Carla Scarano finds Caroline Price’s poetry to be flowing and enigmatic
The magic of relationships and encounters unfurls in the graceful flowing poems of Caroline Price’s latest collection. There is the uncertainty of being ‘there and not there’, and the remnant of what life once was – solid and real – but is now erased. The title of the collection itself, the name of one of the poems, confirms the idea of a frozen memory but still unsettled, in flux.
The world is suspended, though observed in details in its absurdities, contradictions and transformations, which, nevertheless, enchant and attract. As in the case of the ‘tiny / rose wood box’ offered as a wedding present,
its song will enchant you, its calling for a partner who will never come ... the perfect gift, the reminder of desire’ (‘The cricket vendor’)
A field covered with snow in Azincourt induces a meditation on writing:
and saw how words would fill and fade away, hoof marks, footprints vanish beneath grass or water or a thousand other feet; how everything that happened would be erased, leaving at most a remnant, a small souvenir (‘Azincourt’)
and the stick that was used to mark the snow is ‘jammed in earth…quivering’. The uncertainty and insignificance of human acts, their inevitable obliteration, do not eliminate the charm and importance of performing them, which is testified by the poem itself.
There is a sense of loss, a death drive lingering uncannily in the ‘search of something out of the ordinary’; the owl whose ‘talons clasped his flesh…the pain, pincers, thumbscrew, flail / in his head as it settled more comfortably’. The pain happens, but it is also chosen and observed, as in ‘Identity’, where Virginia fills her pockets with stones and walks into the water. Furthermore, the loss of a friend or a lover is never definite, he comes again to visit; his presence is disturbing in the ordinary setting of a family picnic:
he comes like an owl at dawn, eerie, half there; he comes the next day as surely as the day itself and the one after, and the one after. (‘After’)
Or, again, in ‘Disappearings’, where premature death gives the sensation that ‘everything disappears’, the lost one forces her way to reality, ‘indifferent lights’ of a world ‘that continues without you’.
In ‘Picnic on the rocks, with frog’, during the ‘last spring…of four springs’, a character shows his caring nature in rescuing the froglets; yet the incident reveals not only his care but also the presence of ‘surface tension’. This restlessness is not only exposed in relationships but is also reflected in nature, a tension between an apparent superficial calmness, mirrored in the attentive gaze of the observer, and the disturbing happenings:
the voracious appetite that came after, the sickly-sweet odour of saliva filling nostrils and mouth and throat, the tenacious grown worm drawing steadily out of itself its miracle. (‘Silk’) we are on our way to Marseilles, our wedding night is being held up while a stranger bleeds into a train toilet and police calmly take dictation from chosen witnesses (‘Lille-Marseilles’)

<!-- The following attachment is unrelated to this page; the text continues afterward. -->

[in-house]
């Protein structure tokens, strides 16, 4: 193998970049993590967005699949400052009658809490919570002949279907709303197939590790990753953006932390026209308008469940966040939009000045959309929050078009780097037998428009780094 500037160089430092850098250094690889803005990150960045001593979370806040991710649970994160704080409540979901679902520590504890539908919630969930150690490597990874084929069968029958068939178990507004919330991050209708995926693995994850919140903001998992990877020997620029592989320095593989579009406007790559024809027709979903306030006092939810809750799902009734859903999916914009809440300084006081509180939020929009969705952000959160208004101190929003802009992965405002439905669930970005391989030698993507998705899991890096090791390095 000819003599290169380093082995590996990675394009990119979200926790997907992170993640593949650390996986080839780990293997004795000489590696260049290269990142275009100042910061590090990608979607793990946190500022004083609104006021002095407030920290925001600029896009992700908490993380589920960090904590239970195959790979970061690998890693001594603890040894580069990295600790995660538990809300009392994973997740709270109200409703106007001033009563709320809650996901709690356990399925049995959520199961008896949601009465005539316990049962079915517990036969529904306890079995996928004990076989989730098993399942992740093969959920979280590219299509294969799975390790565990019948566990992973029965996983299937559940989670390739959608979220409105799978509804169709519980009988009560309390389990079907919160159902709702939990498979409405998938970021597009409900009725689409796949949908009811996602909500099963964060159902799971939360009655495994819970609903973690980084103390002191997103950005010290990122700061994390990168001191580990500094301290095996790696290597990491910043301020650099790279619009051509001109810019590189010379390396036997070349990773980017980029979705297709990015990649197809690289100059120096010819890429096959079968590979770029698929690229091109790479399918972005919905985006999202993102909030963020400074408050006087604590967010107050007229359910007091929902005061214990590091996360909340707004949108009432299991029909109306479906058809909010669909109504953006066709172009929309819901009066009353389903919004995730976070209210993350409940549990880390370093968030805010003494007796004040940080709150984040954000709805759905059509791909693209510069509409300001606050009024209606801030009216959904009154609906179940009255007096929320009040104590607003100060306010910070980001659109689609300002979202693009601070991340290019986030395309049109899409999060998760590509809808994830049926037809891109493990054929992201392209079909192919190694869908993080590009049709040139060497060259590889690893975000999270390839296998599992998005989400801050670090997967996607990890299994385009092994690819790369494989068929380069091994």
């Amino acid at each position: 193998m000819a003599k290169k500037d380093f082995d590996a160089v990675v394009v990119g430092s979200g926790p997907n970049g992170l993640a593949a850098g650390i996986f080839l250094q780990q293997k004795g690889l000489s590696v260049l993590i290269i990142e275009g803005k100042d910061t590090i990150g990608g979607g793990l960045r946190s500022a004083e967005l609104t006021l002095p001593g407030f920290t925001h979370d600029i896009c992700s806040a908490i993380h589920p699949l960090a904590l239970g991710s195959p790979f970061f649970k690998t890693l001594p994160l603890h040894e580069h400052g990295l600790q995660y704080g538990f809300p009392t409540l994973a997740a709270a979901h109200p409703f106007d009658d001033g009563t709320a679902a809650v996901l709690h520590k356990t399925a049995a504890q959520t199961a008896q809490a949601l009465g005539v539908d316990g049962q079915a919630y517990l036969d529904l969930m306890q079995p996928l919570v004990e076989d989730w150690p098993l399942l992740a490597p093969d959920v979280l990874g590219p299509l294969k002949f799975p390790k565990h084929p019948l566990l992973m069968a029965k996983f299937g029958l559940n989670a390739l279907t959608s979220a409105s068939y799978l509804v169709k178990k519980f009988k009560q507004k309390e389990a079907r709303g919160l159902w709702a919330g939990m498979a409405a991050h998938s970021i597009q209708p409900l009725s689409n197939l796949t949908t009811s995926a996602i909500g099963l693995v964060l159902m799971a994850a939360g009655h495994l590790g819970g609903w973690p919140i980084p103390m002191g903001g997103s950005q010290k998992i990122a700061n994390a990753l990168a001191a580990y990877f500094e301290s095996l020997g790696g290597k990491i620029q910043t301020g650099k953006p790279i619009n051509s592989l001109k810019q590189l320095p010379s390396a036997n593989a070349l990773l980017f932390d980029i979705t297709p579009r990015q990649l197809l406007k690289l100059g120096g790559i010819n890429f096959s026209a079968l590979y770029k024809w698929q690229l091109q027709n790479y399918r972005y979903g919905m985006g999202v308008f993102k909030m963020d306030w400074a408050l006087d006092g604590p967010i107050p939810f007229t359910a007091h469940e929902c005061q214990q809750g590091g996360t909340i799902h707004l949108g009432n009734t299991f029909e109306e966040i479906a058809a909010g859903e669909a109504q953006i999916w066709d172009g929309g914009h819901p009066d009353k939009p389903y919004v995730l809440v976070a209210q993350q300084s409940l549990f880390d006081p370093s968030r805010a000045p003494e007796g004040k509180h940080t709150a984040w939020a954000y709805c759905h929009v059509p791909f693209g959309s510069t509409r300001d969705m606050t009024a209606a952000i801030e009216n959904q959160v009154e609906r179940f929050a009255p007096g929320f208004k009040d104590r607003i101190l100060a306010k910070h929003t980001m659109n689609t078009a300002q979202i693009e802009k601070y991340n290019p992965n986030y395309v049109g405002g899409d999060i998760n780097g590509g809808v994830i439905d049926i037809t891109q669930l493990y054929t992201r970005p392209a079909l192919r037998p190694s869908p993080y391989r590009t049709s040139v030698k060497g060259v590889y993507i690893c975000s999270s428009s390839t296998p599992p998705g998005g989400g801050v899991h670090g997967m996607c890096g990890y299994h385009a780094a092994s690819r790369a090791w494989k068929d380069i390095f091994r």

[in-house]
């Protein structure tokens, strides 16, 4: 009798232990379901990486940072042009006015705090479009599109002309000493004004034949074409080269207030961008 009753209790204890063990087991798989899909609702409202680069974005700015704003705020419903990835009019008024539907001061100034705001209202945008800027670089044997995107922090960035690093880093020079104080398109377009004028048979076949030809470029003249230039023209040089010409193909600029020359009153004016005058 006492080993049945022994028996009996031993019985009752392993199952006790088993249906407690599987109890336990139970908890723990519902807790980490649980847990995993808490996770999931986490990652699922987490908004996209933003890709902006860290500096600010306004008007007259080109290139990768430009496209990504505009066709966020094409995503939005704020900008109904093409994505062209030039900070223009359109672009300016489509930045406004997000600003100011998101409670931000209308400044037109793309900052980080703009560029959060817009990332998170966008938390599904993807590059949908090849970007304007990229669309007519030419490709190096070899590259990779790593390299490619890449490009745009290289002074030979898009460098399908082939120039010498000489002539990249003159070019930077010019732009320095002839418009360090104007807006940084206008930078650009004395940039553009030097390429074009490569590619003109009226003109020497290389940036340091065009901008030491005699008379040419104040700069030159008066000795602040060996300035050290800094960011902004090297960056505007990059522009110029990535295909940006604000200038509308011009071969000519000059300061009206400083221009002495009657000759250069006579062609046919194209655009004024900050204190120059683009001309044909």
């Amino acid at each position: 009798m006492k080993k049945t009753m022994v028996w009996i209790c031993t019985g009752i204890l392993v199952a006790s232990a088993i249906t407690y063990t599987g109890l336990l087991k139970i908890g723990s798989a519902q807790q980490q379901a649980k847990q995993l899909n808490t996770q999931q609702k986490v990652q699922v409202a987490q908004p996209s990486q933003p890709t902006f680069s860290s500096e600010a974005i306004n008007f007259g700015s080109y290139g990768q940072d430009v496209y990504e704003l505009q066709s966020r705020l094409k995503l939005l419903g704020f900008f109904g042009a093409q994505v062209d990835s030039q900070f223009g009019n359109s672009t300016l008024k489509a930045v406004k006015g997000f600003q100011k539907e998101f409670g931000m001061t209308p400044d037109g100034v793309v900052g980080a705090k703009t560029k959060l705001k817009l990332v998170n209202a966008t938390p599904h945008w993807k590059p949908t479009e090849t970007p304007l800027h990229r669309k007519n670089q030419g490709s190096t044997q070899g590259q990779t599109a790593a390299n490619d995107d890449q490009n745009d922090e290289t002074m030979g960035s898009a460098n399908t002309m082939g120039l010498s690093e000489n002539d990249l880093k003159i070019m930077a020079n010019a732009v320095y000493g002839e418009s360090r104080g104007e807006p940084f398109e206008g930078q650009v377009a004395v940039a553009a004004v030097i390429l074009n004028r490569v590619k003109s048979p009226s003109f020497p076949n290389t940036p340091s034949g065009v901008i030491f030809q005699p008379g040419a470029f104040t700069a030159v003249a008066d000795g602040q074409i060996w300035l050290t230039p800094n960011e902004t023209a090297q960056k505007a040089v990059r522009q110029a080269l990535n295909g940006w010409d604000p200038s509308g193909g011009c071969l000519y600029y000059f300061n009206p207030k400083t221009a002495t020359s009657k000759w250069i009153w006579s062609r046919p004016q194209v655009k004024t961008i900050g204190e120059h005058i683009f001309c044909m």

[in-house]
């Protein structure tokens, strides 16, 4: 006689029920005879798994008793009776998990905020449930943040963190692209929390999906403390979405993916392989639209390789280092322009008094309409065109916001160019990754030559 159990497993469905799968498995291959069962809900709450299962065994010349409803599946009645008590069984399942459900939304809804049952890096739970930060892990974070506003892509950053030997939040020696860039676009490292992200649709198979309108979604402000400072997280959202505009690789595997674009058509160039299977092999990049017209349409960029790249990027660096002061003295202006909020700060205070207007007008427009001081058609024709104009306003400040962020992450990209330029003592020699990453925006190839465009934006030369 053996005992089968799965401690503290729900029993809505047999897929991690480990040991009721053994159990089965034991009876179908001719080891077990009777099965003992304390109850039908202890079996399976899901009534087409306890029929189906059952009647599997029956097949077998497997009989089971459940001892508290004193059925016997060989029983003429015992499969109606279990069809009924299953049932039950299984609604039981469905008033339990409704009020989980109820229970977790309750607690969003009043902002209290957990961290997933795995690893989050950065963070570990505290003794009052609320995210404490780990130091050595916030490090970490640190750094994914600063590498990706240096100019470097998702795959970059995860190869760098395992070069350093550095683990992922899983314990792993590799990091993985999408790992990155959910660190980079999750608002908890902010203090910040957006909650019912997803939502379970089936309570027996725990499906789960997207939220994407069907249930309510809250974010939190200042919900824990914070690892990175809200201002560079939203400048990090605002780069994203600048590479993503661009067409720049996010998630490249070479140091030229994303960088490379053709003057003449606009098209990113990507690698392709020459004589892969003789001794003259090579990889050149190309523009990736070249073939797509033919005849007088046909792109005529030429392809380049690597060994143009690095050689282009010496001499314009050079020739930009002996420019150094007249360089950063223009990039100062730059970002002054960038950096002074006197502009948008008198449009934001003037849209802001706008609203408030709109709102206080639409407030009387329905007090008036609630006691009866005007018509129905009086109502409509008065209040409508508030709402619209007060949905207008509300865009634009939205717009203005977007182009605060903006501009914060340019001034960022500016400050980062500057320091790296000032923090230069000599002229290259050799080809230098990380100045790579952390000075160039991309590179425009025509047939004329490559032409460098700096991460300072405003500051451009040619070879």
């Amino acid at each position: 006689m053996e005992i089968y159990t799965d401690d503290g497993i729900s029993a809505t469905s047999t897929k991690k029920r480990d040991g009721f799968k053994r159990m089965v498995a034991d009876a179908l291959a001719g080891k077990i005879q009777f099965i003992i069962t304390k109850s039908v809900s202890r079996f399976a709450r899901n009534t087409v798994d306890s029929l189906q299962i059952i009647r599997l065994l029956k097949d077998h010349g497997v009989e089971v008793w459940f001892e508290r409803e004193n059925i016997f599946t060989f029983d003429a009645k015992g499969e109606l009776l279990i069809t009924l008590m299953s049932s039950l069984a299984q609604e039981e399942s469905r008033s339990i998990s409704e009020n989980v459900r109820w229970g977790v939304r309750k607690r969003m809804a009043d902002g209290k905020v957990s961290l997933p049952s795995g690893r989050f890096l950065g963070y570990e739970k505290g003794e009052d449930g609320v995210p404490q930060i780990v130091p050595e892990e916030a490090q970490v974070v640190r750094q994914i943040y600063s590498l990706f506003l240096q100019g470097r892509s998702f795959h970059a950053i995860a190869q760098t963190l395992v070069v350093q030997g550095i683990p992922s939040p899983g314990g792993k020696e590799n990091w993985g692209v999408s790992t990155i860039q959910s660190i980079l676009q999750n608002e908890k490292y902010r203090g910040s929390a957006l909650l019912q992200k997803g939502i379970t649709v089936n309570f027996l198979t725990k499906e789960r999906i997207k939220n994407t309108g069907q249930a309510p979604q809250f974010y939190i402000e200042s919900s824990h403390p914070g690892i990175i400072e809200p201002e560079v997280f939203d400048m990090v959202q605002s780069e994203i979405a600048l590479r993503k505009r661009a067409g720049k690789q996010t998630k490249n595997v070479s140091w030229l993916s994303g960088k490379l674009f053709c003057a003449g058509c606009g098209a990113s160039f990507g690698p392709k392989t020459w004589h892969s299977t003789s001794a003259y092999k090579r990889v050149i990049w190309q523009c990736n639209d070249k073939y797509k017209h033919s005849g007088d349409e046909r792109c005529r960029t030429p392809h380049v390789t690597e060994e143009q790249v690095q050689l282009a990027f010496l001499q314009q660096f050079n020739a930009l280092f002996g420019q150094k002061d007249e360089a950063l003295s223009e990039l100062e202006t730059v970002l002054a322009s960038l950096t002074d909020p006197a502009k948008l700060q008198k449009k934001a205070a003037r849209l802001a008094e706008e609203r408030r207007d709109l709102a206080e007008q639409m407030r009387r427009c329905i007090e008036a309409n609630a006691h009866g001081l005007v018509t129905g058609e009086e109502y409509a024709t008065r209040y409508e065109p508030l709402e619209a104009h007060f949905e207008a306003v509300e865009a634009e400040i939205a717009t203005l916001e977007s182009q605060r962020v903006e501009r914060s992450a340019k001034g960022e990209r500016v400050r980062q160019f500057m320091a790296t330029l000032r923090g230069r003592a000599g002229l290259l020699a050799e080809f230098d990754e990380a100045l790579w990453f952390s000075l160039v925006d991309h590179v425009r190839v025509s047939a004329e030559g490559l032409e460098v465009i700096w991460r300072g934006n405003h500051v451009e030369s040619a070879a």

Similarly in ‘The Slack-Jawed Girls’ the carelessness of having ingested radium by touching wisps of their own hair with ‘saliva-wetted lips’ is unexpectedly dooming and in contrast with the innocence of the gesture. As innocence and brutality go side by side, the same happens with destruction and renewal (‘Fireweed’) or abuse and pleasure (‘Poison’).
Irony unfolds in the elderly lady’s enthusiastic discovery of Greek myths, ‘and women / from the beginning blamed for everything…’; then the bus arrives in the rain and the viewer is ‘swept across the road in a tide / of mortals’ (‘23 to Liverpool Street’). In a ‘loud’ funeral with carriage and black-plumed horse, black limousines and outsize lilies, the old widow in turquoise coat comments on the waste of the horse’s dung, ‘he would have liked that / for his petunias’ (‘A quiet man’).
Love and despair are evoked by the sight of the wedding dress at Forca del Frascola (Prealpi Carniche, north east of Italy) with grains of rice still stuck in its creases; the viewer looks for a final meaning, a plausible interpretation that does not come. The recurring image of vultures (as well as owls) brings a sudden violence in the emptiness and silence that lingers before and after them; an undeniable presence that needs to be acknowledged just as much as the ‘wild hope…rare and shy’ that arises at the sight of ibex on a mountain ridge. The garden in a summer night is suffused by the ‘tiny mandibles’ of moths and a fox that ‘enters the moon / and stops’; the weather vane points ‘at that’, mysteriously and uncertainly.
No certainties are given in the impeccable smooth flow of enjambments of Caroline Price’s poems, but invaluable suggestions and allusions, and a constant unquenchable interest in human peculiarities.